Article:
83-year-old pursues daredevil wish list

Published 5:44 pm Wednesday, June 29, 2011

Tryon Estates resident Bonnie Zelinski takes flight in a wind tunnel in Maggie Valley.

Bonnie Zelinski, 83, ensures each day is lively around Tryon Estates in Columbus.

“I’ve been a troublemaker all my life – I teaase everybody,” Zelinski said.

The 14-year-resident of the ACTS facility even pushed administrators for more after they brought a hot air balloon out to give rides to residents. Zelinski wasn’t impressed, because she wanted to fly.

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“I said that was too dull for me,” Zelinski said with a chuckle. “If it had floated away then I would have done it.”

When administrators asked what she’d rather do, she said, “I want to go skydiving.”

“I just think it would feel like flying,” Zelinski said. “And it’s not like they let you go by yourself – it’s safe.”

With her sights set on leaping out of a plane, Zelinski frequently pestered Tryon’s Residents Services Director Sara Staton to find her a company that would take her up.

Zelinski eventually settled for a wind tunnel experience in Maggie Valley.

Flanked by two tethers and girded in a wind suit and helmet, a force of air lifted the 83-year-old 40 feet, where she floated in the center of the chamber.

“It was just fabulous – you feel like you are in outerspace, you just float around,” Zelinski said.

She said next time she wants to try acrobatic flips like the guides typically do to show off. She’s also not giving up on her desire to go skydiving.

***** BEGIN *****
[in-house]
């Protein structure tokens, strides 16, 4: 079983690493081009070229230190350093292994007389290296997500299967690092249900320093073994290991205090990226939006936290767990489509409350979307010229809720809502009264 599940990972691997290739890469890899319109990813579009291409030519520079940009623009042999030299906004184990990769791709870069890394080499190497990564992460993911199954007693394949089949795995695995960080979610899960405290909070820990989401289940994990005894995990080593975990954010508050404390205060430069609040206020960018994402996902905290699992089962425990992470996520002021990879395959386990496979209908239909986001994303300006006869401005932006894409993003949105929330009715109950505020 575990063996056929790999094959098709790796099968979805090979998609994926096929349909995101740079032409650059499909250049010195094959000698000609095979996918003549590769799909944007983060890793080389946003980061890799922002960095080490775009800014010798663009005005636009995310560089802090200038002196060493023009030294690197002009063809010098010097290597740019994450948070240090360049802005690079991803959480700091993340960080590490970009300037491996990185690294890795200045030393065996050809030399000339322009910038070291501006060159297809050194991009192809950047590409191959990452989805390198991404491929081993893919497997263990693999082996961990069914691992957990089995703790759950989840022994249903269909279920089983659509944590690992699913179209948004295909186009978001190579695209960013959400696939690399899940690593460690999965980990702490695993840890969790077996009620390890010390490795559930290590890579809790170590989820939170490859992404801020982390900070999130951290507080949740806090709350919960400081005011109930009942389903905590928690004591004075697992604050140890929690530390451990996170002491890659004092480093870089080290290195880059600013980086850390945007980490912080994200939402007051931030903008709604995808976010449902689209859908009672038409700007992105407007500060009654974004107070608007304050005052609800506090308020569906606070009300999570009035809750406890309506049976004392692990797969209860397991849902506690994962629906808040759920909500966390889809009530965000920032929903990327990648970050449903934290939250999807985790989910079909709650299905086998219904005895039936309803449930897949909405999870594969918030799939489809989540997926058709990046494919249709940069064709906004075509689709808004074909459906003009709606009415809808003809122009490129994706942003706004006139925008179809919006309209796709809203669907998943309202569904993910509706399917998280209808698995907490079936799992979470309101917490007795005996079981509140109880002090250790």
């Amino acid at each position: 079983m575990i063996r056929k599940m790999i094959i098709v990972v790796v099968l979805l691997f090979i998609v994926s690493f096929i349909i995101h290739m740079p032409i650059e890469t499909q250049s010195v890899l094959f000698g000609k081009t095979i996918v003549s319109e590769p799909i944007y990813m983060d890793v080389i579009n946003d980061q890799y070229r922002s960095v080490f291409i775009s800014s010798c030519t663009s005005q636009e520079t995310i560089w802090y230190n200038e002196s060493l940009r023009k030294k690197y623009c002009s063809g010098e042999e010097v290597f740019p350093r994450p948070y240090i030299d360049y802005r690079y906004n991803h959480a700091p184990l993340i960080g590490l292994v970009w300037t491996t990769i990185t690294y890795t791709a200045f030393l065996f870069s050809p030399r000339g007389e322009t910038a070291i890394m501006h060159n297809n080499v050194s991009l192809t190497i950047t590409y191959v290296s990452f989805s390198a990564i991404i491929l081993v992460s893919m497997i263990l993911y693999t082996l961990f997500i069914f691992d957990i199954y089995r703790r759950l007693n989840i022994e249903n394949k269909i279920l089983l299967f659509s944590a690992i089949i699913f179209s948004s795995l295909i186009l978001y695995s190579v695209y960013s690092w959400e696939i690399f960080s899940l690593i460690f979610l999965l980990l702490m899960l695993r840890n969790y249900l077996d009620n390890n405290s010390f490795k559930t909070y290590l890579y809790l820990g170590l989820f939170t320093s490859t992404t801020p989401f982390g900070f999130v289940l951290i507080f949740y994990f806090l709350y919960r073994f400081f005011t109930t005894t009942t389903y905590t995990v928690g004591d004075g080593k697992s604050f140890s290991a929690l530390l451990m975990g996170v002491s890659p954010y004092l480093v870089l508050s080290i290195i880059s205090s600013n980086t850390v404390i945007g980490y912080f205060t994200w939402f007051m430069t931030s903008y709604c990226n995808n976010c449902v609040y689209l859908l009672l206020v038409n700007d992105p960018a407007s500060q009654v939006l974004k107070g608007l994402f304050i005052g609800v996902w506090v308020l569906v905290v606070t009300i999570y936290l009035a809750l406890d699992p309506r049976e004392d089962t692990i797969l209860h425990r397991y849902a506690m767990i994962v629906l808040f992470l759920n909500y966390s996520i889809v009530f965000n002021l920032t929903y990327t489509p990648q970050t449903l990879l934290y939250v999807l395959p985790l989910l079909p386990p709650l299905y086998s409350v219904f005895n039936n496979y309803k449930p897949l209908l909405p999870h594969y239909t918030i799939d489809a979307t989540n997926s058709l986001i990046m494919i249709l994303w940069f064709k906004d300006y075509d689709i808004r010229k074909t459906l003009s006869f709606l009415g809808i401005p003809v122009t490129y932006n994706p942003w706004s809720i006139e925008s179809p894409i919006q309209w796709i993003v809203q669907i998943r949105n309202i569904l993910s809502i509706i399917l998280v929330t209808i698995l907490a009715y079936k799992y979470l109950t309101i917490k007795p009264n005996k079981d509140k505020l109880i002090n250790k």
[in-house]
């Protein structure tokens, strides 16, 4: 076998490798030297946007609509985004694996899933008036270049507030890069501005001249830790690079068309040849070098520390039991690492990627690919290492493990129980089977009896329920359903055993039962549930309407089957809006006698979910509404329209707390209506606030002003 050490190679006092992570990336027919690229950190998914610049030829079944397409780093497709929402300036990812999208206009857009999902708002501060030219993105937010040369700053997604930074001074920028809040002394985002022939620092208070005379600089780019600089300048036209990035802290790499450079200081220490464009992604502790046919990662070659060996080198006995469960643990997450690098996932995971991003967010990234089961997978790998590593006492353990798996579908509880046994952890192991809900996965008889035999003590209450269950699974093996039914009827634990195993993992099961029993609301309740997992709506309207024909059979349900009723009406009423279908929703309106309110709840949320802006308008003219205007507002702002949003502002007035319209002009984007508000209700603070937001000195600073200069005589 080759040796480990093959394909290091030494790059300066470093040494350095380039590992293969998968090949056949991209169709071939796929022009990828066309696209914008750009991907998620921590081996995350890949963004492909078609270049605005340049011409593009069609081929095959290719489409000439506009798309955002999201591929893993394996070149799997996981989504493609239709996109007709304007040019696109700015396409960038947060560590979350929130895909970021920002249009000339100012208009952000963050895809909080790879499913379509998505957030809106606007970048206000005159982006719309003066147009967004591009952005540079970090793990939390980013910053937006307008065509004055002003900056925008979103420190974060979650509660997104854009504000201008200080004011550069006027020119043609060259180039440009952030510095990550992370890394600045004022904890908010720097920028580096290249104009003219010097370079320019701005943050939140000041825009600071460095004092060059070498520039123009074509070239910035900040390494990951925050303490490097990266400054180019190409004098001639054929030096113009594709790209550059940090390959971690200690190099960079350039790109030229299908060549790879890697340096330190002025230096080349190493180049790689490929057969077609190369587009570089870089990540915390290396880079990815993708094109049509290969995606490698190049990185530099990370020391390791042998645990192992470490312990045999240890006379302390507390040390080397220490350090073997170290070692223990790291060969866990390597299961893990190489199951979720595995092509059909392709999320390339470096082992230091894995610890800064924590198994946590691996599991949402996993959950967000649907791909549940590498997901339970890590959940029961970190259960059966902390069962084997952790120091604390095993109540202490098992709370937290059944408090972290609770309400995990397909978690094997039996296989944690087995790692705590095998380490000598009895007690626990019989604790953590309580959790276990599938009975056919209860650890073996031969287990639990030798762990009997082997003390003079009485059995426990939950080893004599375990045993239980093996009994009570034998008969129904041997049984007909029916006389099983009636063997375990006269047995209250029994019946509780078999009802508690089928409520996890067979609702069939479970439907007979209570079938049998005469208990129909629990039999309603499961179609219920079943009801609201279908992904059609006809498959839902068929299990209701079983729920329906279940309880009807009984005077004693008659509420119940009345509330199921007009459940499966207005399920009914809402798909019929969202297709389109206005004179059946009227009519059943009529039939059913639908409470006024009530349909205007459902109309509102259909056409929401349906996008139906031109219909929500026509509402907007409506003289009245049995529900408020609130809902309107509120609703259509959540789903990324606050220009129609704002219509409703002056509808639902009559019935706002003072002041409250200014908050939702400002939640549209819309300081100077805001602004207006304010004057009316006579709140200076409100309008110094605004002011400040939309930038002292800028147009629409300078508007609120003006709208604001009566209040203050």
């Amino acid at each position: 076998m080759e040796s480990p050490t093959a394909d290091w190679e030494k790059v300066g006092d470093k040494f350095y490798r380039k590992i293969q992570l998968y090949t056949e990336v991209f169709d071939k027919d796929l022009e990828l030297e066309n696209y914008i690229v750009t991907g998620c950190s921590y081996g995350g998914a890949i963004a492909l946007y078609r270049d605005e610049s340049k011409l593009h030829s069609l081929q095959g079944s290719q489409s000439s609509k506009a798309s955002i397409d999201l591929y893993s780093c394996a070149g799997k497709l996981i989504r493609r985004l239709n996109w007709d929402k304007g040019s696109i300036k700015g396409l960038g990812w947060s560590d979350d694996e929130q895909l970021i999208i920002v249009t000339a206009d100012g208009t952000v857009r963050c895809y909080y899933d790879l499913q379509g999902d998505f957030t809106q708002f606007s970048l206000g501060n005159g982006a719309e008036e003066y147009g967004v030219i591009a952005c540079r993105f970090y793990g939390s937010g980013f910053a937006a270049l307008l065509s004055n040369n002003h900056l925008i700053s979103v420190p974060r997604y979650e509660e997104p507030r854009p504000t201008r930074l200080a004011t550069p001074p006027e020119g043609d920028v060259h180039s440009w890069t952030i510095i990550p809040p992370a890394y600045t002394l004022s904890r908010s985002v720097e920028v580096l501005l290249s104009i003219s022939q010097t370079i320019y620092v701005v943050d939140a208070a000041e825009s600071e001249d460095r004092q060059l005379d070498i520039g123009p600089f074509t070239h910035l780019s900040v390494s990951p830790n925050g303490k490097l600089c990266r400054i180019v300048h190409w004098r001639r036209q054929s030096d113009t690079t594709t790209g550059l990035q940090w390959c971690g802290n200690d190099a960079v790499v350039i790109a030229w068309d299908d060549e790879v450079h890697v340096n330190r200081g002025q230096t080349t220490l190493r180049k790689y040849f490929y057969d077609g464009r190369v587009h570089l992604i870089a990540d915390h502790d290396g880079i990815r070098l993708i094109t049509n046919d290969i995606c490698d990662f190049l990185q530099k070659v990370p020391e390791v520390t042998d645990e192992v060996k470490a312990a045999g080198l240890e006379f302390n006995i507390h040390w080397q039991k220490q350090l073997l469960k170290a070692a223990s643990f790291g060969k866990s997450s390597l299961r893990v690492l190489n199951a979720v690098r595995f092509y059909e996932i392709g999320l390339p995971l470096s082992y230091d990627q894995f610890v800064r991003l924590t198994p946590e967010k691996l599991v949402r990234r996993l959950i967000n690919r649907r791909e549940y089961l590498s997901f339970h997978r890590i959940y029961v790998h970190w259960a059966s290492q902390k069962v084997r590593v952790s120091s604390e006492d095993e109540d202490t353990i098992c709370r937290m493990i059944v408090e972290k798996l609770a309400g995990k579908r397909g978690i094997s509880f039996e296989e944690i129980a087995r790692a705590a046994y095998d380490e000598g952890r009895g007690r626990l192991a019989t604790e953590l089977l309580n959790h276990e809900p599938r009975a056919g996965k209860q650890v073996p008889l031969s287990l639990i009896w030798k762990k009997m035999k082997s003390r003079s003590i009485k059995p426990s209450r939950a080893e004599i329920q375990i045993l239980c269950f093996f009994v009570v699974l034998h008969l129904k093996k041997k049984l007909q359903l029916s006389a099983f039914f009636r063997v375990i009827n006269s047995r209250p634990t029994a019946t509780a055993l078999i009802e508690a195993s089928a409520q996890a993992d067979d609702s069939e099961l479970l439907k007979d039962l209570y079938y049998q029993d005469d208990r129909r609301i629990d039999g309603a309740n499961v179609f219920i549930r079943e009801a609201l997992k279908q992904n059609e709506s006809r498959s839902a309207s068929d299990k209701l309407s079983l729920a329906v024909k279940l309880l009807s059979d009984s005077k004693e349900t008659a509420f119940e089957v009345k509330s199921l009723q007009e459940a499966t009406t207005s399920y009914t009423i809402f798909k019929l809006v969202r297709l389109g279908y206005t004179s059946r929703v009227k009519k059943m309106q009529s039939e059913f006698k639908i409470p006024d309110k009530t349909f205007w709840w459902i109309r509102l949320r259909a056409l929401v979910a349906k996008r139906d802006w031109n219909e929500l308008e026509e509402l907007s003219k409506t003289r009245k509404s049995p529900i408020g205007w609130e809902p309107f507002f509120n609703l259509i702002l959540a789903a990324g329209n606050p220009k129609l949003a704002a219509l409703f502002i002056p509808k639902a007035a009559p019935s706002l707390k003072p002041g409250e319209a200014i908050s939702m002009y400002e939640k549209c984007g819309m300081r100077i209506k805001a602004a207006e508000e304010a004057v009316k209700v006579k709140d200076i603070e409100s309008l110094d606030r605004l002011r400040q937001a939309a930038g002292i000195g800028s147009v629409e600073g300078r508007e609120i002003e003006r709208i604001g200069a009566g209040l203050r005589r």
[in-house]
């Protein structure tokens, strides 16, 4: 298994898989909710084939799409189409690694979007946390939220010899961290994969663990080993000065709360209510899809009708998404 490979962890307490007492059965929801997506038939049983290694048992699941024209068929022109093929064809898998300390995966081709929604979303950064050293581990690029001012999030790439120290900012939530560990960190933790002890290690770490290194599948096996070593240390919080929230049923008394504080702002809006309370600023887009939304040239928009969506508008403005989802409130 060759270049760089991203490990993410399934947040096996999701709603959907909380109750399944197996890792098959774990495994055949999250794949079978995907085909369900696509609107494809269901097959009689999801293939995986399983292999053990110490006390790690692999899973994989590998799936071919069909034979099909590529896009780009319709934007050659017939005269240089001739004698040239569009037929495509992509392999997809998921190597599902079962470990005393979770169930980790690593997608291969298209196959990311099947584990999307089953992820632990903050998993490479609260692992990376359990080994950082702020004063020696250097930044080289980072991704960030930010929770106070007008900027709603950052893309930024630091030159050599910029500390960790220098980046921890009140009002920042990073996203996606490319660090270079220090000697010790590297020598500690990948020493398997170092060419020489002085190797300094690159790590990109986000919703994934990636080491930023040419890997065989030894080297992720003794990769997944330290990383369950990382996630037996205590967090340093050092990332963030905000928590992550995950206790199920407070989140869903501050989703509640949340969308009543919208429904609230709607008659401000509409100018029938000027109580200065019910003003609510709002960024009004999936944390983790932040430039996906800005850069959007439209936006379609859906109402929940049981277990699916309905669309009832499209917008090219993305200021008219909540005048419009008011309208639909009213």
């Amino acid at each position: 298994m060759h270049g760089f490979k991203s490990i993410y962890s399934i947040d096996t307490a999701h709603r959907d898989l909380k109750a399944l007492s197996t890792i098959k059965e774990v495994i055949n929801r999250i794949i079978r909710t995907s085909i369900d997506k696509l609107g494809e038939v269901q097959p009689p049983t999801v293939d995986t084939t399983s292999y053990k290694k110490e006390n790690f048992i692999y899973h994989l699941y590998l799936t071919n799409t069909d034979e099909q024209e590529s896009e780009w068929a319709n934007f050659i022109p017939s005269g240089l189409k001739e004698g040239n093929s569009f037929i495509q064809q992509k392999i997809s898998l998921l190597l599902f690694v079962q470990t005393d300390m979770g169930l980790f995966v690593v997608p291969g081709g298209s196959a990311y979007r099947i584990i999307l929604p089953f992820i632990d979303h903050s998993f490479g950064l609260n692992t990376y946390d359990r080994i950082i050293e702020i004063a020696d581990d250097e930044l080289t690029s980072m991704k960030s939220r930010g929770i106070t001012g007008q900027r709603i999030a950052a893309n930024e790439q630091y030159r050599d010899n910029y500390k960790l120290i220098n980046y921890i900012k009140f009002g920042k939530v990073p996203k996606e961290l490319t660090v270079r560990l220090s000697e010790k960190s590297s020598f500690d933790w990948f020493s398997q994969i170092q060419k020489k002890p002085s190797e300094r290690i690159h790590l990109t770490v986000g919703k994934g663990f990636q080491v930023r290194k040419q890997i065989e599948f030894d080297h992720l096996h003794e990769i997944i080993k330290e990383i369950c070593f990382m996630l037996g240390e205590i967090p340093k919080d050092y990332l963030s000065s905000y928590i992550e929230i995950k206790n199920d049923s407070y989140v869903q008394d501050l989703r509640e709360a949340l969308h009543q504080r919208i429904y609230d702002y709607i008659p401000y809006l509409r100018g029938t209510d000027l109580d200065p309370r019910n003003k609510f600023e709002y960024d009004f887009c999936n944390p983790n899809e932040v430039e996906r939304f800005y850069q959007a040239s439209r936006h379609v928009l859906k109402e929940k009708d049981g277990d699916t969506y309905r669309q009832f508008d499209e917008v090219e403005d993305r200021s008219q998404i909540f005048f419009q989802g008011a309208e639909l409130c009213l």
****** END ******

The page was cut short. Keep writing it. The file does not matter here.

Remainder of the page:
Zelinski believes she garnered her adventurous side from her father. While she said her mother was incredibly refined, her father drove racecars. She later discovered her own penchant for speed skiing in the Poconos while living in Pennsylvania.

“I was a daredevil. I would get in the slalom races and I loved mobiles,” she said. “I was the speed demon that would race ahead of everyone.”

There was no settling down for Zelinski, not even after marriage.

She met her late husband, Henry, in her 30s and for 40 years he humored her zest for an adventurous lifestyle.

“He would just let me alone to do whatever I wanted to do,” she said. “Nobody else could have put up with me but him.”

Zelinski said she now pals around with six other widows. None of them, she said, are quite as daring as her, though.

“They just laugh at me – I don’t think there is anyone as crazy as I am here,” Zelinski said.

The women take regular trips together. Different combinations of them have visited Europe, Hawaii, Bermuda, the Colorado River and Alaska.

“I think the people here are entirely different than from anywhere else – the people here are from all over the United States and they’ve done so many things. It makes it interesting,” Zelinksi said. “So many people get the wrong impression of life in a retirement facility. I think they just figure they are done for, but there is so much more life to live.”

Zelinski spends her non-airborne days volunteering at Steps to Hope or driving friends to doctor’s appointments. She regularly line dances and beats her fellow residents at Wii bowling. Be careful – this daredevil is also incredibly competitive.